July 30, 2003


For the past 4+ months, I've been experiencing the agony of sinusitis. Coupled with my chronic reactive airway disease/asthma, I was pushing the limits of my tolerance for discomfort. Having finally reached the breaking point (and at the persistant urging of my wife), I made an appointment to see an otolaryngologist (aka Ear/Nose/Throat doctor) on July 16. After a brief endoscopic examination of my nasal passages, the doctor ordered a CT scan of my sinuses. To my surprise, the CT scan revealed a severely deviated nasal septum and (less surprisingly) a LOT of swollen membranes. The doctor recommended reconstructive surgery (septoplasty and turbinate reduction) to repair my septum and return my breathing to normal.

Yesterday, I had the surgery. Although it was the first time I had undergone surgery, I wasn't apprehensive at all, astonishingly. I guess I was so ready to have my sinus pressure relieved that it over-rode any possible anxiety. It was also the first time I had been put under general anaesthesia. The anaesthesia was the weirdest part for me — all I remember was a warm feeling traveling up my arm from the IV, followed by the administration of oxygen. Everything went black from there. When I awoke, it was two and a half hours later. Apparently, I had lost quite a bit of blood in post-op, and the nurses were a bit worried when I came to. Fortunately, the only immediate side-effect from the surgery was a bit of nausea (from swallowing blood) and some localized pain in my face. Administration of an anti-emetic took care of the nausea, and a little dose of morphine took care of the pain.

The morphine itself was amazing. I can see how people get hooked on opiates. Not only did the pain go away in a matter of minutes, but I was also in a state of euphoria for the remainder of the day. Today was a different story. I don't feel quite as good, my nasal membranes are swollen shut, and I'm on all sorts of medication for pain, swelling and infection. The good news is, I don't have splints or gauze shoved up my nose (my doctor used a new microsurgical technique which does not require them) and my nose isn't dripping blood like a stuck pig.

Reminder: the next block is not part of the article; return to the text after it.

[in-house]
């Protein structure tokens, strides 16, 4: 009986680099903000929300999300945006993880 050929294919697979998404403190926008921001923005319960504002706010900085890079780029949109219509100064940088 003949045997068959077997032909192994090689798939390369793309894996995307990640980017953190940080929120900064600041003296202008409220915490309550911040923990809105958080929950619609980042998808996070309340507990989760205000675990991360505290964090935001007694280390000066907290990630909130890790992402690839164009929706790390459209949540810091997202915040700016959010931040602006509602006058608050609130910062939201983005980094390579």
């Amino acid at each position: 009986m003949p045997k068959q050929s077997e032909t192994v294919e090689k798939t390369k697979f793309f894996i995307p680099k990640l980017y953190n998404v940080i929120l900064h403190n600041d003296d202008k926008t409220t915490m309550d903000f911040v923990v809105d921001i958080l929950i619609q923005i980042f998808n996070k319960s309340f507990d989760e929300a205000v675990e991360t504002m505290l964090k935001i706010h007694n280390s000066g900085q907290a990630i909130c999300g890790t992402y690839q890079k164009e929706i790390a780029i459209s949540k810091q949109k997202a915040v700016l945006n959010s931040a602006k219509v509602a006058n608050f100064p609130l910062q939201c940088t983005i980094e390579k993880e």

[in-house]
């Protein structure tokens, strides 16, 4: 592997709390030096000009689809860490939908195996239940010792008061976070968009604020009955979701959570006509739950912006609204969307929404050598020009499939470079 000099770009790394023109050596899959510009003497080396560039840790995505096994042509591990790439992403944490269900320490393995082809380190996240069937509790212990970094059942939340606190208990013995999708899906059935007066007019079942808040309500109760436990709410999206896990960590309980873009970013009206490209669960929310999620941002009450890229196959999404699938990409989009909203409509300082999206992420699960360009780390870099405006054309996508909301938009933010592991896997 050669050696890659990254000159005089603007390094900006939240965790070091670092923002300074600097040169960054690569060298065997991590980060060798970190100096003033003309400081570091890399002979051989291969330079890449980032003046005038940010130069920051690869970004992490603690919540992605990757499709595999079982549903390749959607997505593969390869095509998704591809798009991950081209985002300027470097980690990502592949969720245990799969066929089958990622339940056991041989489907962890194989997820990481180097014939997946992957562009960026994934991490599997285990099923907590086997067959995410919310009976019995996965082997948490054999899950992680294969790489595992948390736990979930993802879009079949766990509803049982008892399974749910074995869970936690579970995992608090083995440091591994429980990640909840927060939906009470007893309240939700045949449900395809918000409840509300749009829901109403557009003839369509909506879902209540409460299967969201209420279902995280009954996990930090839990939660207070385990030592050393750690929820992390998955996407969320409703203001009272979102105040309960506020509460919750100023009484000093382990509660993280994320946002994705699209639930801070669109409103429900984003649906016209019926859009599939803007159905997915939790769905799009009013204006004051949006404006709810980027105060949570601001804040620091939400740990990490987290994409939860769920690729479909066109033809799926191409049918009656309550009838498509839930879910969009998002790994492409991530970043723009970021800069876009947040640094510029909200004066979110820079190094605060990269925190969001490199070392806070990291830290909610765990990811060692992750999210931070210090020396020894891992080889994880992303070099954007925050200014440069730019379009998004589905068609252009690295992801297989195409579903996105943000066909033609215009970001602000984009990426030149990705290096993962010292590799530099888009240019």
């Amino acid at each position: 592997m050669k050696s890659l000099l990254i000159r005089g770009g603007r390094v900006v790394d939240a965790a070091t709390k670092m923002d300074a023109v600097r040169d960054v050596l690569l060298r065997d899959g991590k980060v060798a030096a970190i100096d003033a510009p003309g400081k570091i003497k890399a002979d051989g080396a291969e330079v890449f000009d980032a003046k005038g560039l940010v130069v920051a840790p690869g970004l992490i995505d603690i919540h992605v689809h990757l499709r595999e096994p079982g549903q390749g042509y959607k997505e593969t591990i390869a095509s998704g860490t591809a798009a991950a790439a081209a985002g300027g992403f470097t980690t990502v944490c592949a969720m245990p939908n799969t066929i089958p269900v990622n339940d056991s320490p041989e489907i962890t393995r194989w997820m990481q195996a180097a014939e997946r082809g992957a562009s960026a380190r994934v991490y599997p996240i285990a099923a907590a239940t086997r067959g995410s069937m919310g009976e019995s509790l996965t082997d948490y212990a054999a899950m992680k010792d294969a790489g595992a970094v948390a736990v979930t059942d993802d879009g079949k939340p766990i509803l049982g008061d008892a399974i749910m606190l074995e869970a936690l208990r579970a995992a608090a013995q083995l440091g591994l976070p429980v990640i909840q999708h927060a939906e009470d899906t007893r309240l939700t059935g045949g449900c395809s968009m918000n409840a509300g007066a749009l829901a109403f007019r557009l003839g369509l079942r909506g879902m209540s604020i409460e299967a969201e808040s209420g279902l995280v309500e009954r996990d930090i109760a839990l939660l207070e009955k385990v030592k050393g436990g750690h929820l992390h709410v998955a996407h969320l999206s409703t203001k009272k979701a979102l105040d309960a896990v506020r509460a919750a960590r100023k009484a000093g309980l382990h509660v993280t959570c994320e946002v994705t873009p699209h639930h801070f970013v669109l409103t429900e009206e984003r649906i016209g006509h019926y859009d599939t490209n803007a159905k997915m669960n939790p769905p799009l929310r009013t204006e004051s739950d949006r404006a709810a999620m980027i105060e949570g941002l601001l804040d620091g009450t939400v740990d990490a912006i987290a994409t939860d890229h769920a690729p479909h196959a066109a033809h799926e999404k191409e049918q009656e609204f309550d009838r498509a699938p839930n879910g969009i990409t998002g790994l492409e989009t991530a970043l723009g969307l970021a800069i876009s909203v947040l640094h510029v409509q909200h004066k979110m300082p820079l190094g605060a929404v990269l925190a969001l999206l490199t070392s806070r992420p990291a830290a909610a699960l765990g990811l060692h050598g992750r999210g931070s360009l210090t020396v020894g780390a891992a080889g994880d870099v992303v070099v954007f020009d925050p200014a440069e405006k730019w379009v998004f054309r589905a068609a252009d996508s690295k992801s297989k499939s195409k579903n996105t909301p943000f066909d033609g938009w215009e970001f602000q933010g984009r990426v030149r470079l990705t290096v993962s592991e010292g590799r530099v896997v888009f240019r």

Supposedly, it will take up to four weeks for me to realize the results of the surgery. This is a relatively short time to wait, and if my breathing improves markedly, it will be well worth it. There's even the possibility of my asthma going away as a result of the procedure. Time will tell.

July 10, 2003

A Sad Day

We had to put one of our cats, Marcel, to sleep today. He had been suffering from renal failure for the past 2.5 years. We had been able to prolong his life via subcutaneous fluid injections, but the outcome could not be avoided. He reached a critical stage last weekend, and went on a downward spiral from there. By Wednesday evening, he was literally just skin and bones. His kidneys had completely shut down and he was slowly being poisoned to death. We knew it was time to let him go.

I was with him when the veterinarian administered the injection that ended his life. No matter how prepared for his death I thought I would be, it was extremely painful to watch him go. It was like watching a light being dimmed. I will never forget it.

As much as we both miss him, we are comforted by the fact that he lived a wonderful 12 years. And, we know he is in a better place now.

May 27, 2003

Vacations - the Good and the Bad

I just finished a well-needed week-long vacation. It was nice to get away from the daily grind of the office and spend some time unwinding. Unfortunately, all things come to an end. And, typically I have to spend the same number of days digging out from under the email deluge that accumulates during the time away.

Continue reading "Vacations - the Good and the Bad" »